Note of Caution:

In reality, regional institutions will attract most adult online program students from the surrounding area where they have an established presence. Building similar national brand recognition will be cost-prohibitive for most institutions—they can’t compete with the SNHUs and ASUs, who spend more on marketing annually than most have for their total yearly operational budget.

Question to Contemplate:

  • How well does your institution understand the regional workforce needs and demographics?
  • Are the programs you want to build and expand filling a niche that differentiates your institution from larger national online program providers?

If your institution’s motivation for expanding its online offerings is to appeal to regional students with more options, partner with community and business partners to upskill the workforce or spread your institutional mission without the hopes of volume, then online programs and course offerings might be a great option.

Mistake #3: Ignoring Competitive Pressures in Setting Tuition Rates

The typical private four-year institution charges around $1,500 per credit hour and may assume that’s a reasonable price point for online programs aimed at nontraditional adult learners. But this assumption ignores the reality that the giant online private, not-for-profit institutions come in at a third or quarter of that price. They have the volume of students and economies of scale to make this price point work for them profitably.

Note of Caution:

The average institution risks losing money instead of profiting if it tries to compete with the large national online education providers from a marketing and pricing standpoint. While it’s tempting to view this endeavor as the Trivago of higher education where we can sell our unused seats at a discount. However, institutional leaders must carefully consider the additional costs of building brand awareness, adding staff, and higher license costs for software.

Questions to Contemplate:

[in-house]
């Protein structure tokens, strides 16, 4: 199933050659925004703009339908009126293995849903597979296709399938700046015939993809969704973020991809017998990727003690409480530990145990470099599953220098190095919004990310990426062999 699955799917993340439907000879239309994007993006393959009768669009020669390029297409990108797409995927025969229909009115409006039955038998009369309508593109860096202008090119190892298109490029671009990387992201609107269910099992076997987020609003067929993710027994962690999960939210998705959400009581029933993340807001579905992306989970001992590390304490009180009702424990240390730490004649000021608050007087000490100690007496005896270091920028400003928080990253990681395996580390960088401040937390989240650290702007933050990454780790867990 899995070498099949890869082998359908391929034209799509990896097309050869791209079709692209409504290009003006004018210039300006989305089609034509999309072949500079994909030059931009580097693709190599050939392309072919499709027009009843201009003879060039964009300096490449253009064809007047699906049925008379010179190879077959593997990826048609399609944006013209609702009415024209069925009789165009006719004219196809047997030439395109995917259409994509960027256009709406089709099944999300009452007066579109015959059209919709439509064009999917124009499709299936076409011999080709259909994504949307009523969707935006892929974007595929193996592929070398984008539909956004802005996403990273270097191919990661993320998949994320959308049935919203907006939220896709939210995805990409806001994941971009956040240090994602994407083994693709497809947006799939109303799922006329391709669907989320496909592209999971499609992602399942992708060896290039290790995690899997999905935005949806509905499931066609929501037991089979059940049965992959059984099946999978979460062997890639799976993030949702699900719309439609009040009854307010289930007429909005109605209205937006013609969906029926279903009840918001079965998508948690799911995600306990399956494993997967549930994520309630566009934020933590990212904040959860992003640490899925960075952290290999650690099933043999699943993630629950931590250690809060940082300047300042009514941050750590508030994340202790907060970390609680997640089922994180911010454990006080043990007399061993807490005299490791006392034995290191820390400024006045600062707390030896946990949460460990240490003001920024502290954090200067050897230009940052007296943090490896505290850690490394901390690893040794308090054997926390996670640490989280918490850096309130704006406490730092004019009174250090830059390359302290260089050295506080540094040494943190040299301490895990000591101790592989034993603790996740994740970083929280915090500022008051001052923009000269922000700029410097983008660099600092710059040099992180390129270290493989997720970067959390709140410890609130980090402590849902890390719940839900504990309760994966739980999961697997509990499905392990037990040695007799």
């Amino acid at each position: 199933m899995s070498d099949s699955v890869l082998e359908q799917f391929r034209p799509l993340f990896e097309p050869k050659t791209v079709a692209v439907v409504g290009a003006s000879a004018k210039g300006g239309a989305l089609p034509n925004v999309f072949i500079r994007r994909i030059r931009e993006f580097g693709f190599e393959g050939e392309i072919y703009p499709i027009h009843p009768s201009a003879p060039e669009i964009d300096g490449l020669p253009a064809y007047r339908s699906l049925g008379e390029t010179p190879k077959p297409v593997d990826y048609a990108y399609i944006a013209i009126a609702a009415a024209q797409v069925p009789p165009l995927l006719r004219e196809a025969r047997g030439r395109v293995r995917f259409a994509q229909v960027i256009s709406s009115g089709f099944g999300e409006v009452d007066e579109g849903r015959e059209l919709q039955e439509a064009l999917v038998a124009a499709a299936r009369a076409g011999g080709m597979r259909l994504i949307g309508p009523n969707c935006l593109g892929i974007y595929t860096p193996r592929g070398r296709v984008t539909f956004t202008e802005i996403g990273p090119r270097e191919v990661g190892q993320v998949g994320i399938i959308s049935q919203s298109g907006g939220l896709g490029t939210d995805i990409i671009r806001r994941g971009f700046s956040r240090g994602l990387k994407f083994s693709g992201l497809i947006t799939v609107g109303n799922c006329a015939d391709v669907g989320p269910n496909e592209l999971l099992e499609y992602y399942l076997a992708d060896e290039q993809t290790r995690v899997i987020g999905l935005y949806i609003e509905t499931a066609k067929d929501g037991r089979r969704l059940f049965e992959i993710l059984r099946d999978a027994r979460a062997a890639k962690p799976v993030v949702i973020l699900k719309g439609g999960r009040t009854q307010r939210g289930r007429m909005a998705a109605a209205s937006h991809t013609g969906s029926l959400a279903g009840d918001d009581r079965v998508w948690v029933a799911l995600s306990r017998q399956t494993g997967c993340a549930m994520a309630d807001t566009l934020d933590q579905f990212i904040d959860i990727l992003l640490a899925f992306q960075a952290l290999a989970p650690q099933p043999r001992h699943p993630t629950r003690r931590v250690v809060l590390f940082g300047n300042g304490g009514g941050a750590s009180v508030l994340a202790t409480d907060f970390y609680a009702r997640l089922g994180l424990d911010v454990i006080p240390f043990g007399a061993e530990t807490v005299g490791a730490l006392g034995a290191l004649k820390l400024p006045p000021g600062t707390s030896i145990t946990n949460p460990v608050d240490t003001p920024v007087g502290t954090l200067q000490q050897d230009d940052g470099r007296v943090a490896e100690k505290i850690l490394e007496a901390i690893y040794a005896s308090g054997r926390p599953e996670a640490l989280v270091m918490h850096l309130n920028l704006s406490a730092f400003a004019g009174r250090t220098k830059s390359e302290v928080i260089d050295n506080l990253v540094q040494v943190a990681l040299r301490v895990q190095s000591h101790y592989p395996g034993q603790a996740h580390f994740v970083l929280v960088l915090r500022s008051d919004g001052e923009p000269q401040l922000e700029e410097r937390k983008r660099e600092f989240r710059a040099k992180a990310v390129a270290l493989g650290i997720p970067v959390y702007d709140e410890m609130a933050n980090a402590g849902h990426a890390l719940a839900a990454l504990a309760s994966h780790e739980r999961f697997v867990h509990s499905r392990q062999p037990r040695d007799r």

• Do you understand your true spectrum of competitors in the market?
  • Can your institution afford to offer online programs and courses at a competitive price?
  • Can your institution prove program ROI to prospective students?

I am not trying to be pessimistic about online learning programs. On the contrary, my advice comes from caring deeply about higher education. I want leaders to be well-informed from an unbiased perspective as they build revenue resilience, especially when their institutions struggle with enrollment and finances.   

There are many examples of institutions that have grown tuition revenue by expanding their online learning offerings because they took a calculated approach to strategically aligning their programs with overall institutional goals by:   

  • Assessing their total viable market share for students. 
  • Differentiating their online program offerings.
    • Providing proven ROI for the students who invest their limited time and money in pursuing a certification or degree.  

But the successful institutions aren’t gamblers – they are keen investors who have counted their cards and accurately gauged their potential market by making data-driven decisions. Any new venture requires a degree of risk, and many are worth taking in higher education’s competitive ecosystem, so long as realistic expectations drive their strategy. As the New York State Lottery’s classic motto goes: “You’ve got to be in it to win it.” 

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Senior Analyst
As a senior analyst, Dr. Matt Winn focuses his research initiatives on academic administration, LMS, and other teaching and learning technologies. He has led numerous modernization and implementation projects within the SIS, LMS, and CRM landscapes. Passionate about using technology to serve and improve education, he seeks to help institutions integrate disparate systems, create automations, and improve various processes across campus.